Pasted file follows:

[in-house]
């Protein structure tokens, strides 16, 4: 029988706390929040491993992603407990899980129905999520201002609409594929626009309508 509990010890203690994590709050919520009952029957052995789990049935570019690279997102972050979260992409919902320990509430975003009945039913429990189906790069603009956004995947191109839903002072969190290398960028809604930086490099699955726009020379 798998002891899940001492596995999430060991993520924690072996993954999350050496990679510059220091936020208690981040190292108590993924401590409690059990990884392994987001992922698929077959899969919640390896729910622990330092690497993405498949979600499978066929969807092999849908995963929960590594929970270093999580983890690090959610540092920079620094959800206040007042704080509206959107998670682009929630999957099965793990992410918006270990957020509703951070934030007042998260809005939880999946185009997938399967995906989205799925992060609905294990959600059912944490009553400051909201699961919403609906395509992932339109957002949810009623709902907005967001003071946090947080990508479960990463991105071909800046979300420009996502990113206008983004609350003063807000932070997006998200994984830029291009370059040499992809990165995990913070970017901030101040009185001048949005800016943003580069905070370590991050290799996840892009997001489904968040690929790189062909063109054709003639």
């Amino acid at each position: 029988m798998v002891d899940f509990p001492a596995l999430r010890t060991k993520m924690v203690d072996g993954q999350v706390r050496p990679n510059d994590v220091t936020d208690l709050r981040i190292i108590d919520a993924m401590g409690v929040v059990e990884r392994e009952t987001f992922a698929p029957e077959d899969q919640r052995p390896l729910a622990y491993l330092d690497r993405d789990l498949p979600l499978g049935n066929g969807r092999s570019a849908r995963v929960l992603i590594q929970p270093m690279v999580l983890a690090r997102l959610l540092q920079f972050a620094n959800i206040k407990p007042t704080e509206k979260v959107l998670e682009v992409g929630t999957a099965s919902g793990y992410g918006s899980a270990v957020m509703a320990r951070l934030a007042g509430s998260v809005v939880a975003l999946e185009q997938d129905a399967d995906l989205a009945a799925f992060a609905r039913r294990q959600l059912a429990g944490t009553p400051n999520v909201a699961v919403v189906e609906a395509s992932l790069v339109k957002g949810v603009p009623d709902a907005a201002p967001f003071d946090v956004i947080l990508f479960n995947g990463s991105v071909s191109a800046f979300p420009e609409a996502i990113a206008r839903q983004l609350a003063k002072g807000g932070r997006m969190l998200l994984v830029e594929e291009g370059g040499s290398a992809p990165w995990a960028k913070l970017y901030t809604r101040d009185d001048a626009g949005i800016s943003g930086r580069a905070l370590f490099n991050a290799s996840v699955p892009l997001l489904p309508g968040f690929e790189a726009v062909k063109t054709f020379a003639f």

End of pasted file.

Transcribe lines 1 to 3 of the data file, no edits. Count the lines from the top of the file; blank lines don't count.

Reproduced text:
[in-house]
């Protein structure tokens, strides 16, 4: 029988706390929040491993992603407990899980129905999520201002609409594929626009309508 509990010890203690994590709050919520009952029957052995789990049935570019690279997102972050979260992409919902320990509430975003009945039913429990189906790069603009956004995947191109839903002072969190290398960028809604930086490099699955726009020379 798998002891899940001492596995999430060991993520924690072996993954999350050496990679510059220091936020208690981040190292108590993924401590409690059990990884392994987001992922698929077959899969919640390896729910622990330092690497993405498949979600499978066929969807092999849908995963929960590594929970270093999580983890690090959610540092920079620094959800206040007042704080509206959107998670682009929630999957099965793990992410918006270990957020509703951070934030007042998260809005939880999946185009997938399967995906989205799925992060609905294990959600059912944490009553400051909201699961919403609906395509992932339109957002949810009623709902907005967001003071946090947080990508479960990463991105071909800046979300420009996502990113206008983004609350003063807000932070997006998200994984830029291009370059040499992809990165995990913070970017901030101040009185001048949005800016943003580069905070370590991050290799996840892009997001489904968040690929790189062909063109054709003639």
């Amino acid at each position: 029988m798998v002891d899940f509990p001492a596995l999430r010890t060991k993520m924690v203690d072996g993954q999350v706390r050496p990679n510059d994590v220091t936020d208690l709050r981040i190292i108590d919520a993924m401590g409690v929040v059990e990884r392994e009952t987001f992922a698929p029957e077959d899969q919640r052995p390896l729910a622990y491993l330092d690497r993405d789990l498949p979600l499978g049935n066929g969807r092999s570019a849908r995963v929960l992603i590594q929970p270093m690279v999580l983890a690090r997102l959610l540092q920079f972050a620094n959800i206040k407990p007042t704080e509206k979260v959107l998670e682009v992409g929630t999957a099965s919902g793990y992410g918006s899980a270990v957020m509703a320990r951070l934030a007042g509430s998260v809005v939880a975003l999946e185009q997938d129905a399967d995906l989205a009945a799925f992060a609905r039913r294990q959600l059912a429990g944490t009553p400051n999520v909201a699961v919403v189906e609906a395509s992932l790069v339109k957002g949810v603009p009623d709902a907005a201002p967001f003071d946090v956004i947080l990508f479960n995947g990463s991105v071909s191109a800046f979300p420009e609409a996502i990113a206008r839903q983004l609350a003063k002072g807000g932070r997006m969190l998200l994984v830029e594929e291009g370059g040499s290398a992809p990165w995990a960028k913070l970017y901030t809604r101040d009185d001048a626009g949005i800016s943003g930086r580069a905070l370590f490099n991050a290799s996840v699955p892009l997001l489904p309508g968040f690929e790189a726009v062909k063109t054709f020379a003639f």